Practice observations: Passing game (8/11)

The Florida offense struggled throughout Monday’s practice, but when it did hit big plays, they came through the air. The Gators took advantage of the young cornerbacks’ aggression to get yardage after the catch.

It was an inconsistent day for quarterback Jeff Driskel. It’s always easy to see his knowledge and command of the offense. He’s the one looking to the sideline for information, reading the signs and getting the team lined up before the snap.

In the 11-on-11 portions of practice, he hit some nice throws and missed some big plays. Driskel hit Ahmad Fulwood for a 40-yard completion down the sideline to Ahmad Fulwood, but a few plays later, he had Quinton Dunbar running wide open down the sideline toward the end zone. Driskel overthrew it and left six points on the field. He did hit Dunbar earlier in practice on a post route for a 35-yard touchdown during the seven-on-seven drills.

Will Grier was the best of the backups on Monday, but it wasn’t a strong day for him. There’s no obvious leader in the race to be Driskel’s backup yet. Grier’s motion might not be the prettiest, but the ball comes out of his hand fast. He just needs to work through some normal freshmen mistakes and anxiousness in the pocket. He felt the wrath of Kurt Roper in the 11-on-11 portion for taking way too long before deciding to throw the ball away or run with it.

Ahmad Fulwood was the best receiver on the field Monday by a considerable margin. He showed great body control on the 40-yarder from Driskel down the right sideline. In the seven-on-seven portion of practice, Grier threw a touchdown to Fulwood from about 35 yards out on a corner route. Fulwood was running towards the pylon when he jumped, turned his body in the air and came down with the ball. It was a big day for the sophomore.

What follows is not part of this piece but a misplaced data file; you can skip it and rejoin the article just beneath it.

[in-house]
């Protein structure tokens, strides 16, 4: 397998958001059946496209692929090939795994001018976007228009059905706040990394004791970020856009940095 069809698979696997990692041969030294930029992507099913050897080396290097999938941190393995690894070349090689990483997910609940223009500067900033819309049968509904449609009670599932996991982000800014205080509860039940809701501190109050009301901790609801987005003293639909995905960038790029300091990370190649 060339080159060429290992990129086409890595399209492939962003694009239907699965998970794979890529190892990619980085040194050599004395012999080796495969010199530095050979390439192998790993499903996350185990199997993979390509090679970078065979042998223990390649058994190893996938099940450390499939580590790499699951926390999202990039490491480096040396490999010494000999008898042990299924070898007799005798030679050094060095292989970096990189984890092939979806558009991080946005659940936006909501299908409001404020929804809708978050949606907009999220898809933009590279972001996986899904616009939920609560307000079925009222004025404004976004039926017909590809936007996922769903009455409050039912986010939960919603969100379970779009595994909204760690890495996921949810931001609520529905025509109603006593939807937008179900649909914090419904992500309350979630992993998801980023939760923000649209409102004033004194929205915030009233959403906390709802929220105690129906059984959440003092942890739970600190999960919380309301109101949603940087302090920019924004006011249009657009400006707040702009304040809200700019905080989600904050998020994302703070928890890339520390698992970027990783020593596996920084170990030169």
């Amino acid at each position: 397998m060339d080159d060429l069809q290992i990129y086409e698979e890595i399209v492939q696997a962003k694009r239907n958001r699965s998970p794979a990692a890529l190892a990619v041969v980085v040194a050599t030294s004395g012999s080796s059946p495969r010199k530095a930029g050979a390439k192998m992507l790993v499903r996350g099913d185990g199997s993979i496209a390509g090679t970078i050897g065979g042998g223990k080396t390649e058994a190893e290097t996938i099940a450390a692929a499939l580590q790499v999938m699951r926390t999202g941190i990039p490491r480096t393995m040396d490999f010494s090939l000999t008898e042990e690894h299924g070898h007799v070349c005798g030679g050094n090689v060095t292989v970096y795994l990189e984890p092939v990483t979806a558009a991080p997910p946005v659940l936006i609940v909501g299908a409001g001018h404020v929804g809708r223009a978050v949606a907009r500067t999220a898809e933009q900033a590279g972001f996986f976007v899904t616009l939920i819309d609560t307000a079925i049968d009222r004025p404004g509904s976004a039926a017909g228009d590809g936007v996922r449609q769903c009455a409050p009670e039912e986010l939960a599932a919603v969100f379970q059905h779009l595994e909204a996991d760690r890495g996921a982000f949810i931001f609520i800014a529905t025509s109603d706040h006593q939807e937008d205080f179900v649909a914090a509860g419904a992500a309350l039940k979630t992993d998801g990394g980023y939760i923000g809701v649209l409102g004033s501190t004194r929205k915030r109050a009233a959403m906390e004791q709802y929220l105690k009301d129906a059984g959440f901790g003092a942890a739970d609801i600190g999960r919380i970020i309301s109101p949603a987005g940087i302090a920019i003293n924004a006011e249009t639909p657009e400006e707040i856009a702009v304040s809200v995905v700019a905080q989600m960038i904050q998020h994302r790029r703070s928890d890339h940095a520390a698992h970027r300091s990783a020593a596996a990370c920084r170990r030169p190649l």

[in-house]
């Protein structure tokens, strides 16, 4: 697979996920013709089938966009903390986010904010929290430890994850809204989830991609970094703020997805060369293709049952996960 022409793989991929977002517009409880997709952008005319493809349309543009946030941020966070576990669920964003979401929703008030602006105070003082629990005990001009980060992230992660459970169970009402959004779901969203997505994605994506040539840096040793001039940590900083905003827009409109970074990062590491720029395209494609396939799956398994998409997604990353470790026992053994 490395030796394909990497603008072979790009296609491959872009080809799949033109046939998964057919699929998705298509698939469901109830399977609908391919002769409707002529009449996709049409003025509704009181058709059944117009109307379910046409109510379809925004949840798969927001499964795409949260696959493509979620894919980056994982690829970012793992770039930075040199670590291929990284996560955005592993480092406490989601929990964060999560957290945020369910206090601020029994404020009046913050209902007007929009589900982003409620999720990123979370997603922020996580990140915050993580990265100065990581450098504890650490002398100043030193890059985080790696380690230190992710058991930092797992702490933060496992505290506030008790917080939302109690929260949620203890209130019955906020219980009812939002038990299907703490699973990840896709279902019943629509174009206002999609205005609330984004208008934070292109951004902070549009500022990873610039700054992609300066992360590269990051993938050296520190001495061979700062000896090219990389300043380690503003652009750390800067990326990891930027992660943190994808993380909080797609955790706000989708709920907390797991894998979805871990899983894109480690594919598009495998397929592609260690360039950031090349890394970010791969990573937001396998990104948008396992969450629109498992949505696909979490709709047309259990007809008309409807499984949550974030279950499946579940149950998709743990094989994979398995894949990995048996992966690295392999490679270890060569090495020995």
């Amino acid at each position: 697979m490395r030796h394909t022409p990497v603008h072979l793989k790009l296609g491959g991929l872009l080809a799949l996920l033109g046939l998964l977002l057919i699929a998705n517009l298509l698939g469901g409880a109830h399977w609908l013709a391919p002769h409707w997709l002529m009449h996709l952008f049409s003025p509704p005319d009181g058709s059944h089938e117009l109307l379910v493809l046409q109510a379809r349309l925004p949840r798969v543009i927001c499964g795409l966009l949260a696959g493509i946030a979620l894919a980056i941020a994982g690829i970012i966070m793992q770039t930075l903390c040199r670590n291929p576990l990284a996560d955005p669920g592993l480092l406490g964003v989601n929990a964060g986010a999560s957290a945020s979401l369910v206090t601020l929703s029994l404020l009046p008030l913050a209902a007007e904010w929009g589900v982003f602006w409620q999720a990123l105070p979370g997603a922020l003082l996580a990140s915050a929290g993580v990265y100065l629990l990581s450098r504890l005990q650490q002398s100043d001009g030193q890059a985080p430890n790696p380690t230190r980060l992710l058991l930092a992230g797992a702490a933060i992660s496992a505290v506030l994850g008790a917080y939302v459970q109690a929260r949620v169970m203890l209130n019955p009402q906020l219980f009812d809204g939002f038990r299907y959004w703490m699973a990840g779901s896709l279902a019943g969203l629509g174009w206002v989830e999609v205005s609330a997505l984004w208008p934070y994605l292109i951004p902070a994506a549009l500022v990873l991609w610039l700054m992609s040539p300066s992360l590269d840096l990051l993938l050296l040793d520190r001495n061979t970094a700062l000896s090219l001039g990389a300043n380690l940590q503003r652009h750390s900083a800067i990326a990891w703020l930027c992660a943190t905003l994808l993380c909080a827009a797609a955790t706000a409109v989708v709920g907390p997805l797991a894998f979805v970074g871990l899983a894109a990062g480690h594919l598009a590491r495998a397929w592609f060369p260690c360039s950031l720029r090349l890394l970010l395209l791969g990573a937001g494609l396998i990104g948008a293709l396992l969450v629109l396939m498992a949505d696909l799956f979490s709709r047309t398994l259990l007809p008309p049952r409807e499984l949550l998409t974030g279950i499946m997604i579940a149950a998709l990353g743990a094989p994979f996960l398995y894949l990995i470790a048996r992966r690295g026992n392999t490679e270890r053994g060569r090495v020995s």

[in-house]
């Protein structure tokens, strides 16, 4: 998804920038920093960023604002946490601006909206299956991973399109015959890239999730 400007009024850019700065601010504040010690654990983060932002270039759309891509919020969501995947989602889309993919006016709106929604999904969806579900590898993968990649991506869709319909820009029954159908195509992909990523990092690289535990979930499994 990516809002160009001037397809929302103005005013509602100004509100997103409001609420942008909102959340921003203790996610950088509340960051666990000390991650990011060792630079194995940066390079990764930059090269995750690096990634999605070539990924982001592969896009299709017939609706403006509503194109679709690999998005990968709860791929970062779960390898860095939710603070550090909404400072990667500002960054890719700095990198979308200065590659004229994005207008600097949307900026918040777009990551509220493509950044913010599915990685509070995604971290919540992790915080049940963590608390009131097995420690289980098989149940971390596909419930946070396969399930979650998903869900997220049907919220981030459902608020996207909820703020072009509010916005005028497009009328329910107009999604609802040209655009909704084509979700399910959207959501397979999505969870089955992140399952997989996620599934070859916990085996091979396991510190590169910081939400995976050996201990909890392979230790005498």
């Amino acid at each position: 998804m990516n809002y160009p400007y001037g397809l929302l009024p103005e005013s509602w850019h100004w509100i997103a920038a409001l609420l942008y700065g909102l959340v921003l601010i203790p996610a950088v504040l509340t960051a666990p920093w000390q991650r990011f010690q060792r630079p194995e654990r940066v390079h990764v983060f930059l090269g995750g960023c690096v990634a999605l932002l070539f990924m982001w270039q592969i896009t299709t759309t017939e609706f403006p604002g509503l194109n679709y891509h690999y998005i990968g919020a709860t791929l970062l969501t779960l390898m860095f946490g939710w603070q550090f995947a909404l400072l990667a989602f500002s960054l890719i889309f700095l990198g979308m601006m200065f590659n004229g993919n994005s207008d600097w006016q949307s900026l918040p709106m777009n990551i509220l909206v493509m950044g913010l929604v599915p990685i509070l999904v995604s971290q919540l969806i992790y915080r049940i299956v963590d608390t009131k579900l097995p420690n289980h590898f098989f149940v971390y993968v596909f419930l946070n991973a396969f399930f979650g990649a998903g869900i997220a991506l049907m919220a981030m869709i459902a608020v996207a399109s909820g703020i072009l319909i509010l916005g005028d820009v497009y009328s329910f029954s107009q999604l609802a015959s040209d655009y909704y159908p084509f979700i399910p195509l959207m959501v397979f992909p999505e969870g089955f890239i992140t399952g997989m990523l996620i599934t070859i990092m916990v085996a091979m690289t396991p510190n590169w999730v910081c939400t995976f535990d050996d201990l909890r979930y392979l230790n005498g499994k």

C.J. Worton was close behind. He’s a smooth route runner and has natural hands. The freshman has been standing out early, and in a meeting on Sunday afternoon, the Florida coaches determined that they needed to give him more of a chance. He took advantage of that on Monday. The freshman receiver could see time on the field in his first year.

Demarcus Robinson made some clutch plays, pulling in a third-down catch over the middle to set up the first team offense with a field goal to tie the game in a simulated situation. Robinson and running back Brandon Powell worked on punt returns in a unique drill. They would catch a punt, then have to keep the ball in their possession while catching another punt. The drill continued until a ball was dropped.

Robinson, somehow, managed to possess six balls at one time. It was an impressive feat to watch, but it shows how talented he is.

Alvin Bailey also had a nice practice, especially catching passes near the line of scrimmage. Everyone knows he’s fast, but he made a move on Quincy Wilson to finish what would have been a long touchdown in a live situation.

Jake McGee is the best tight end on the team. That’s not much of a surprise, but he made it clear on Monday. Everything thrown near him is a catch. Will Muschamp said Clay Burton and Tevin Westbrook are the other two that will play, and even though Westbrook made a few catches on Monday, it’s hard to see much improvement from them in the passing game after last year.

The injury to Vernon Hargreaves III has provided more reps for the young cornerbacks. Quincy Wilson and Jalen Tabor took some time with the first team on Monday, but both made the same mistake. The two freshmen each tried to jump a short throw and pull down the interception, but neither got to the ball. The pass was then caught and went for a long touchdown.

It’s those plays that worry the Florida coaches. Young cornerbacks have to be smart, and they weren’t on Monday. Tabor struggled throughout the day and was a target of Muschamp’s rant multiple times.

The safeties played better than the corners.

Muschamp said it after practice, and he’s exactly right -- Keanu Neal is the team’s best safety. He was everywhere. He has the same quality Major Wright did in that both of them, even in practice periods that aren’t built around tackling, find ways to play physical and deliver big hits.

Jabari Gorman was very active in pass coverage and always in position. At this point in his career, you know what Gorman is. He’ll be in the right place, won’t miss tackles and is active. Even if he isn’t the most impressive safety on the field physically, he’s an important part of this defense.

Nick Washington made a nice play to get in position on a deep ball from Driskel, but the interception went through his hands.

The only safety to struggle was Marcus Maye. He jumped offsides on one play, allowing the offense to take a free shot. However, Maye jogged back onside and didn’t give full effort through the rest of the play. That caught the attention of defensive coordinator D.J. Durkin, and he sent Maye running laps for the remaining 25 minutes of practice.

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